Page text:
Virtualised machines to top physical this year

More virtual machines will ship by the end of this year than physical ones, with the ratio between the two hitting three to two by 2013, according to an IDC study.

The number of virtual machines (VMs) "shipping" will overtake physical machines by 10 per cent this year. Last year, the number of server systems featuring virtualisation climbed 26.5 per cent to 358,000 across Western Europe. Each virtual server can run many VMs.

IDC analyst Giorgio Nebuloni explained: "In 2008, approximately 18.3 per cent of all servers shipped in Western Europe were virtualised, against 14.6 per cent in 2007, and we expect the percentage to grow to almost 21 per cent in 2010. More importantly, last year, and for the first time ever, the number of virtual machine (VM) shipments exceeded the number of physical servers shipped, topping two million units."

His colleague suggested the move to virualisation is largely driven by the fall in hardware spending.

"We believe the current economic crisis to be increasingly intertwined with virtualisation adoption, as the combined need to squeeze costs with the existing assets and the weak demand for new hardware are accelerating its technological impact within customer installed bases," said Nathaniel Martinez, programme director for European enterprise servers at IDC, in a statement.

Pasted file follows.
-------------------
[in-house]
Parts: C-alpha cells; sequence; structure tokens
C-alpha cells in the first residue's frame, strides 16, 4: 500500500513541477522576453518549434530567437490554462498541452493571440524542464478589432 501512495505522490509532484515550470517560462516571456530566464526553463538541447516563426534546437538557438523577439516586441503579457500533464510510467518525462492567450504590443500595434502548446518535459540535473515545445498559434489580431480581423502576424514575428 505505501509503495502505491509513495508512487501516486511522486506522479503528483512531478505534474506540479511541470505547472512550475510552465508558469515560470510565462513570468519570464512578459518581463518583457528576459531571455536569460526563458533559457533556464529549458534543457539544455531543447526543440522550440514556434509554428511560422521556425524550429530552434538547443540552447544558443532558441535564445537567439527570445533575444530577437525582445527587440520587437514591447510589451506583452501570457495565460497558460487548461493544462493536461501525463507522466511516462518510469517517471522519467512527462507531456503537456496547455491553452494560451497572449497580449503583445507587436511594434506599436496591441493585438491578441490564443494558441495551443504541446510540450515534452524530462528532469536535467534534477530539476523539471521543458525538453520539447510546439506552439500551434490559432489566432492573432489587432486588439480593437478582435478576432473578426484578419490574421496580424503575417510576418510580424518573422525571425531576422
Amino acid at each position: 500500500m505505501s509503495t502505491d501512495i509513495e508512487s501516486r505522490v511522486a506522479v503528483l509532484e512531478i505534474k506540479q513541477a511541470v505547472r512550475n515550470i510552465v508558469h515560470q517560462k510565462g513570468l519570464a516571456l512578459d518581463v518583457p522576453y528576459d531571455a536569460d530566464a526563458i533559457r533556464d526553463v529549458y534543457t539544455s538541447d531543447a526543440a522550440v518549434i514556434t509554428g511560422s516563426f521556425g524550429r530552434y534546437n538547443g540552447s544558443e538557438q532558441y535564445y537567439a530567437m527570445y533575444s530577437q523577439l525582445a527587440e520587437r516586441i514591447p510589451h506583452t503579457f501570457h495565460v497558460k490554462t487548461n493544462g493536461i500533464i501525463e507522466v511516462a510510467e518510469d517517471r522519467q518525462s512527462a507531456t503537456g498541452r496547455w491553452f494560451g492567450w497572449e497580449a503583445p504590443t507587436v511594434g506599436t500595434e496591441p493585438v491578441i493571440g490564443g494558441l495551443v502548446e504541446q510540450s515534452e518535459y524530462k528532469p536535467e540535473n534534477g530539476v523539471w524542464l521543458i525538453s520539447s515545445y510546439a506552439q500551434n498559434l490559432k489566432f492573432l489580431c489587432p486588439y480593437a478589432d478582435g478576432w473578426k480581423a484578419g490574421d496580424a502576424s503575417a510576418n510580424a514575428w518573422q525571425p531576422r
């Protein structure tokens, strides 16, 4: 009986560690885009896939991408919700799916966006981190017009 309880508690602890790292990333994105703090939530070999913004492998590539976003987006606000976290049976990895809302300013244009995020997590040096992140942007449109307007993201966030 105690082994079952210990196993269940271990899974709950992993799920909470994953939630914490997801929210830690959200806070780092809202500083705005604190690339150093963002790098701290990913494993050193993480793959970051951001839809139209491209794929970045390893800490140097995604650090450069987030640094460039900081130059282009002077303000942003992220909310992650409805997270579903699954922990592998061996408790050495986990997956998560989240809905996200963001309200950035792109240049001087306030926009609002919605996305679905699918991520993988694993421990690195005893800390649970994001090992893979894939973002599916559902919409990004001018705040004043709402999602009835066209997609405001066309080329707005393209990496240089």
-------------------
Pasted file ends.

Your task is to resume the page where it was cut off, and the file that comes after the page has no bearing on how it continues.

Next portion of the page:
IDC warned that virtualisation can lead to "sprawling environments," advising admins to keep an eye on management and ensure proper practices are put in place to prevent too much complexity.

Nebuloni said: "[In] many cases new practices will have to be put in place, responding to the increasing overlap in the internal areas of responsibility of the IT staff, as storage, server, and network administrators will need to cooperate more closely to tackle interconnected issues."

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